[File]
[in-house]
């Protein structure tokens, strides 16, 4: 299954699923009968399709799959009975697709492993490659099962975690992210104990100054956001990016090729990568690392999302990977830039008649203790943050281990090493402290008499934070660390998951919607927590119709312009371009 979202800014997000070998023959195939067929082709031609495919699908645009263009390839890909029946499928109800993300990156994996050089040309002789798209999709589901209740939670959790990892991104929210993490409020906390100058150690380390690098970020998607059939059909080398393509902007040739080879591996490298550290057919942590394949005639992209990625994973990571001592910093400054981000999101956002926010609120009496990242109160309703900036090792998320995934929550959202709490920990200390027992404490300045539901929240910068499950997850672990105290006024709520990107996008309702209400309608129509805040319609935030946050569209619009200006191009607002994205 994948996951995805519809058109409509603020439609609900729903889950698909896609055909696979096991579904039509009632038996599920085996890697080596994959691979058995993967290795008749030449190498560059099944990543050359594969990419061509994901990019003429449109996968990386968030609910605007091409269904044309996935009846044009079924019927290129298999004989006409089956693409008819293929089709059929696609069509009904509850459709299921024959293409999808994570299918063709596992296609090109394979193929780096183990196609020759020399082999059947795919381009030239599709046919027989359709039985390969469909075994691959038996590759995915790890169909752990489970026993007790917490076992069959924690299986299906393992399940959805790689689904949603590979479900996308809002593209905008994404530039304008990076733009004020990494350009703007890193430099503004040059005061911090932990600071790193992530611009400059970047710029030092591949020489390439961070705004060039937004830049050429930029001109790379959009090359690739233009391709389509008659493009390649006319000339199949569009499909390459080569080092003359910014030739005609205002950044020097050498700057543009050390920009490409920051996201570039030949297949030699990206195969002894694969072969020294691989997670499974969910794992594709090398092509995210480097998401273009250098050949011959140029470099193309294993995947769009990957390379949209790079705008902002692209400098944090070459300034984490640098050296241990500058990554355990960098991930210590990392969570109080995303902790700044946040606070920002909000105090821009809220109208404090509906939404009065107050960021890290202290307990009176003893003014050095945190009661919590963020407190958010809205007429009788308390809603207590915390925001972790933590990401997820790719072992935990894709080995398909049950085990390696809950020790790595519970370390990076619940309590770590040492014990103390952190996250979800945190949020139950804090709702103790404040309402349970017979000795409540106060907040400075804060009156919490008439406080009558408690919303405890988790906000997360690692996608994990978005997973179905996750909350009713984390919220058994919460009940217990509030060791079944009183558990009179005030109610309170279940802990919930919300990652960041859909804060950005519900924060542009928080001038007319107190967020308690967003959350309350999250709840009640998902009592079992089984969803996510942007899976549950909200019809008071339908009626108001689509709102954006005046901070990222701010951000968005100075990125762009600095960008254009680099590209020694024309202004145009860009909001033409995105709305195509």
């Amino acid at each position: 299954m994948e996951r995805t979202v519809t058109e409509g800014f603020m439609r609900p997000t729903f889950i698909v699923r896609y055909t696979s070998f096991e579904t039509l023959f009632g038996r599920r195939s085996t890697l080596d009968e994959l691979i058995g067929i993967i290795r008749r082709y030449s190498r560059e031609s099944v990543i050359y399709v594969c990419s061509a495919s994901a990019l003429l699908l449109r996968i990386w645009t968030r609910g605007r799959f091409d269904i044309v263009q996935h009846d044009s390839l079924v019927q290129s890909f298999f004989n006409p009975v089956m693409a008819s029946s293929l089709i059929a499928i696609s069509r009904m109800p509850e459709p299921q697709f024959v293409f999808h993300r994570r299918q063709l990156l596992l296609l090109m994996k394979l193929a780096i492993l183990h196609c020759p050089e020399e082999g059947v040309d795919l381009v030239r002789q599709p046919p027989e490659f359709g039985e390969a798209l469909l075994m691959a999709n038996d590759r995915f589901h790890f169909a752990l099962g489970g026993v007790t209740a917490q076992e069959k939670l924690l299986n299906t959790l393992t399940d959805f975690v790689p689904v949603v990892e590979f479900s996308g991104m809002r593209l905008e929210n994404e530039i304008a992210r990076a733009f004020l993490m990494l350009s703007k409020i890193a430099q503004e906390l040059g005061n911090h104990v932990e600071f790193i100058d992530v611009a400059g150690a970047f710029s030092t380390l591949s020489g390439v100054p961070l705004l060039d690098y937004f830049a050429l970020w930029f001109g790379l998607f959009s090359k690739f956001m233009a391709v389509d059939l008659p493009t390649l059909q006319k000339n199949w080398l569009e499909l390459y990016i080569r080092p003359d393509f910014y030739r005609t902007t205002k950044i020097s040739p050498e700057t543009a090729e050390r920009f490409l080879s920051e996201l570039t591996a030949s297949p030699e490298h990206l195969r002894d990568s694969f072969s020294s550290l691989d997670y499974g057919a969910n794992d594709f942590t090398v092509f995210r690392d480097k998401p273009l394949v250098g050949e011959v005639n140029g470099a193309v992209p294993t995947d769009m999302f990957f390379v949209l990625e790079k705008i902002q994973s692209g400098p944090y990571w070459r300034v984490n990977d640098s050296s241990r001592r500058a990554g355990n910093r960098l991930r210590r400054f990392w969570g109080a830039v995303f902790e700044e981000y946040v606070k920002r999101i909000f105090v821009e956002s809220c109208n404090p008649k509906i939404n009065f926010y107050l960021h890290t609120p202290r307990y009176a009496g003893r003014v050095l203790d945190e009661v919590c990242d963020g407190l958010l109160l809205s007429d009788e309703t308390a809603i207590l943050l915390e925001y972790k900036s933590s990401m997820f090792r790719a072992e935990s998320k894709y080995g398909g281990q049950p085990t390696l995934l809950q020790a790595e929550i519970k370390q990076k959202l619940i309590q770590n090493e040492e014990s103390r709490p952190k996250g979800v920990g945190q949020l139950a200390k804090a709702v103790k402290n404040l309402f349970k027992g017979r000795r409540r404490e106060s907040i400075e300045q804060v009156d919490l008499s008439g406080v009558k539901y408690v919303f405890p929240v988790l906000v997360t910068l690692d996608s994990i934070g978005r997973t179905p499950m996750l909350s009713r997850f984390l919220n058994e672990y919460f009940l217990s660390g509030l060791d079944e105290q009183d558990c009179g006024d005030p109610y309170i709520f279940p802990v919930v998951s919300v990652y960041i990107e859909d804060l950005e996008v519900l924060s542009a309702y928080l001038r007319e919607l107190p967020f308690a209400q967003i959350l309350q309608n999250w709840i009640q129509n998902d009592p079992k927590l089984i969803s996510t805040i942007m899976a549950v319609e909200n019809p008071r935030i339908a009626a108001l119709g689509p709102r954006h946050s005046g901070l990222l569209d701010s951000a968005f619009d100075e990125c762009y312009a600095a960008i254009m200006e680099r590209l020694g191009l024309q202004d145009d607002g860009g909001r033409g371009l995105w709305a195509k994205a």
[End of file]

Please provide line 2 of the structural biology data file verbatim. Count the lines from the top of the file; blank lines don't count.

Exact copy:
């Protein structure tokens, strides 16, 4: 299954699923009968399709799959009975697709492993490659099962975690992210104990100054956001990016090729990568690392999302990977830039008649203790943050281990090493402290008499934070660390998951919607927590119709312009371009 979202800014997000070998023959195939067929082709031609495919699908645009263009390839890909029946499928109800993300990156994996050089040309002789798209999709589901209740939670959790990892991104929210993490409020906390100058150690380390690098970020998607059939059909080398393509902007040739080879591996490298550290057919942590394949005639992209990625994973990571001592910093400054981000999101956002926010609120009496990242109160309703900036090792998320995934929550959202709490920990200390027992404490300045539901929240910068499950997850672990105290006024709520990107996008309702209400309608129509805040319609935030946050569209619009200006191009607002994205 994948996951995805519809058109409509603020439609609900729903889950698909896609055909696979096991579904039509009632038996599920085996890697080596994959691979058995993967290795008749030449190498560059099944990543050359594969990419061509994901990019003429449109996968990386968030609910605007091409269904044309996935009846044009079924019927290129298999004989006409089956693409008819293929089709059929696609069509009904509850459709299921024959293409999808994570299918063709596992296609090109394979193929780096183990196609020759020399082999059947795919381009030239599709046919027989359709039985390969469909075994691959038996590759995915790890169909752990489970026993007790917490076992069959924690299986299906393992399940959805790689689904949603590979479900996308809002593209905008994404530039304008990076733009004020990494350009703007890193430099503004040059005061911090932990600071790193992530611009400059970047710029030092591949020489390439961070705004060039937004830049050429930029001109790379959009090359690739233009391709389509008659493009390649006319000339199949569009499909390459080569080092003359910014030739005609205002950044020097050498700057543009050390920009490409920051996201570039030949297949030699990206195969002894694969072969020294691989997670499974969910794992594709090398092509995210480097998401273009250098050949011959140029470099193309294993995947769009990957390379949209790079705008902002692209400098944090070459300034984490640098050296241990500058990554355990960098991930210590990392969570109080995303902790700044946040606070920002909000105090821009809220109208404090509906939404009065107050960021890290202290307990009176003893003014050095945190009661919590963020407190958010809205007429009788308390809603207590915390925001972790933590990401997820790719072992935990894709080995398909049950085990390696809950020790790595519970370390990076619940309590770590040492014990103390952190996250979800945190949020139950804090709702103790404040309402349970017979000795409540106060907040400075804060009156919490008439406080009558408690919303405890988790906000997360690692996608994990978005997973179905996750909350009713984390919220058994919460009940217990509030060791079944009183558990009179005030109610309170279940802990919930919300990652960041859909804060950005519900924060542009928080001038007319107190967020308690967003959350309350999250709840009640998902009592079992089984969803996510942007899976549950909200019809008071339908009626108001689509709102954006005046901070990222701010951000968005100075990125762009600095960008254009680099590209020694024309202004145009860009909001033409995105709305195509």